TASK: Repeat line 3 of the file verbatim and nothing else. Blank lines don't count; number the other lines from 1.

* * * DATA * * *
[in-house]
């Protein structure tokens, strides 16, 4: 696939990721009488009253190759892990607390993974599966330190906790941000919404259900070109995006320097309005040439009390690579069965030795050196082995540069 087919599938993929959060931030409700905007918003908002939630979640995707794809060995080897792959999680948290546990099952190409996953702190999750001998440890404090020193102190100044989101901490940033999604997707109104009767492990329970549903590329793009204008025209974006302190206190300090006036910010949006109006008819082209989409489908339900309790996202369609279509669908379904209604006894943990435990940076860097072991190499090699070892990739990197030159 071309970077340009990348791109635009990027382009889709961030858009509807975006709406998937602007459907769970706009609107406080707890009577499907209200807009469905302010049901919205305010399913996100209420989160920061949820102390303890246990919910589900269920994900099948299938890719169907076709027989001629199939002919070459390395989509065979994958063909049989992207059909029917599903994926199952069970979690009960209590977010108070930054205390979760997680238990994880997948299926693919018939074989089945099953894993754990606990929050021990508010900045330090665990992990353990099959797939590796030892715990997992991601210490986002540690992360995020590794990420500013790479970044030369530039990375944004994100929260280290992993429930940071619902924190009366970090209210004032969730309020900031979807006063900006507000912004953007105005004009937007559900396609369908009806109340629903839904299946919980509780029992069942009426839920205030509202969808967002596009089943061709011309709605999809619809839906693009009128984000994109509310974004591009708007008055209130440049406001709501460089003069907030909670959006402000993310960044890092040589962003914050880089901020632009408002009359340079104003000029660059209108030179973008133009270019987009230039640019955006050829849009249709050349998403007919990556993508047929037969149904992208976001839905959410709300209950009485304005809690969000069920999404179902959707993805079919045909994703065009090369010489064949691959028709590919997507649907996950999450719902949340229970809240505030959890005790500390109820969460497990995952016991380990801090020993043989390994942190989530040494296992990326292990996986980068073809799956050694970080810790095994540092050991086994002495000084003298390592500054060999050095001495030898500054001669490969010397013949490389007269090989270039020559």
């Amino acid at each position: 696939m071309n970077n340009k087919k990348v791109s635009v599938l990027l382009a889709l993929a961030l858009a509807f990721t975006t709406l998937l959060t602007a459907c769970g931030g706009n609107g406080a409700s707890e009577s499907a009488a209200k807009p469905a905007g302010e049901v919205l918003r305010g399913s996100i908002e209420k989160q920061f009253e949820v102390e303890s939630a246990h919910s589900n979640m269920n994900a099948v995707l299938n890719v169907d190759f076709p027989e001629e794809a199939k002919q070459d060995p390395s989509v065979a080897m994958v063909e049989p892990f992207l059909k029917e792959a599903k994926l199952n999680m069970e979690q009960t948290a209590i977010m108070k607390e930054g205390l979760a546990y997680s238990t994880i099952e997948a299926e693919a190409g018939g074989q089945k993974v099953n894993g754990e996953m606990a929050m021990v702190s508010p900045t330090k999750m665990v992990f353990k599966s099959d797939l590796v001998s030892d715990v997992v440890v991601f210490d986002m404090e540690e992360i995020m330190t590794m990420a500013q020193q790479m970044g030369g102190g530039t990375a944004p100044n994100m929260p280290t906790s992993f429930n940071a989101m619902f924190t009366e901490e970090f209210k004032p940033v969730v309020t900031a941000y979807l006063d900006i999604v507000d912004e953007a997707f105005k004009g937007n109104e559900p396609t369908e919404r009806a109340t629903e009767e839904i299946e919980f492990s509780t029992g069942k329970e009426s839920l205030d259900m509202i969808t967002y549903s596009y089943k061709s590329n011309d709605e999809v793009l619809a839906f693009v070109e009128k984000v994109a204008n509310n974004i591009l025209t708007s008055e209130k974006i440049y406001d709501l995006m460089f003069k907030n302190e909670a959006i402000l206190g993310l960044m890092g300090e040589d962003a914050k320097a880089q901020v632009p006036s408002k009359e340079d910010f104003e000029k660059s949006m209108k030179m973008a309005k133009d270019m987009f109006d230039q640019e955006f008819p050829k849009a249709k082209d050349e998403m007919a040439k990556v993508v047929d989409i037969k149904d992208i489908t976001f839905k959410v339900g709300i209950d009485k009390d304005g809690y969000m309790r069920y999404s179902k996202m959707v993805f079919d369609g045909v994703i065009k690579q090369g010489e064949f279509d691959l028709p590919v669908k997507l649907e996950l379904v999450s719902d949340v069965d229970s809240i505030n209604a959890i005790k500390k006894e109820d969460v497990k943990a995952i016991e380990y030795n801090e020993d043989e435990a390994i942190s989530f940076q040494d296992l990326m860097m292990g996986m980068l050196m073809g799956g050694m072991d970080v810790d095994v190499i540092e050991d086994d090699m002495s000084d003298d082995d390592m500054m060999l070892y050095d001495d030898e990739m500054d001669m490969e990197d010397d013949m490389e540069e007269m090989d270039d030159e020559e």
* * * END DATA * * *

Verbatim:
């Amino acid at each position: 696939m071309n970077n340009k087919k990348v791109s635009v599938l990027l382009a889709l993929a961030l858009a509807f990721t975006t709406l998937l959060t602007a459907c769970g931030g706009n609107g406080a409700s707890e009577s499907a009488a209200k807009p469905a905007g302010e049901v919205l918003r305010g399913s996100i908002e209420k989160q920061f009253e949820v102390e303890s939630a246990h919910s589900n979640m269920n994900a099948v995707l299938n890719v169907d190759f076709p027989e001629e794809a199939k002919q070459d060995p390395s989509v065979a080897m994958v063909e049989p892990f992207l059909k029917e792959a599903k994926l199952n999680m069970e979690q009960t948290a209590i977010m108070k607390e930054g205390l979760a546990y997680s238990t994880i099952e997948a299926e693919a190409g018939g074989q089945k993974v099953n894993g754990e996953m606990a929050m021990v702190s508010p900045t330090k999750m665990v992990f353990k599966s099959d797939l590796v001998s030892d715990v997992v440890v991601f210490d986002m404090e540690e992360i995020m330190t590794m990420a500013q020193q790479m970044g030369g102190g530039t990375a944004p100044n994100m929260p280290t906790s992993f429930n940071a989101m619902f924190t009366e901490e970090f209210k004032p940033v969730v309020t900031a941000y979807l006063d900006i999604v507000d912004e953007a997707f105005k004009g937007n109104e559900p396609t369908e919404r009806a109340t629903e009767e839904i299946e919980f492990s509780t029992g069942k329970e009426s839920l205030d259900m509202i969808t967002y549903s596009y089943k061709s590329n011309d709605e999809v793009l619809a839906f693009v070109e009128k984000v994109a204008n509310n974004i591009l025209t708007s008055e209130k974006i440049y406001d709501l995006m460089f003069k907030n302190e909670a959006i402000l206190g993310l960044m890092g300090e040589d962003a914050k320097a880089q901020v632009p006036s408002k009359e340079d910010f104003e000029k660059s949006m209108k030179m973008a309005k133009d270019m987009f109006d230039q640019e955006f008819p050829k849009a249709k082209d050349e998403m007919a040439k990556v993508v047929d989409i037969k149904d992208i489908t976001f839905k959410v339900g709300i209950d009485k009390d304005g809690y969000m309790r069920y999404s179902k996202m959707v993805f079919d369609g045909v994703i065009k690579q090369g010489e064949f279509d691959l028709p590919v669908k997507l649907e996950l379904v999450s719902d949340v069965d229970s809240i505030n209604a959890i005790k500390k006894e109820d969460v497990k943990a995952i016991e380990y030795n801090e020993d043989e435990a390994i942190s989530f940076q040494d296992l990326m860097m292990g996986m980068l050196m073809g799956g050694m072991d970080v810790d095994v190499i540092e050991d086994d090699m002495s000084d003298d082995d390592m500054m060999l070892y050095d001495d030898e990739m500054d001669m490969e990197d010397d013949m490389e540069e007269m090989d270039d030159e020559e």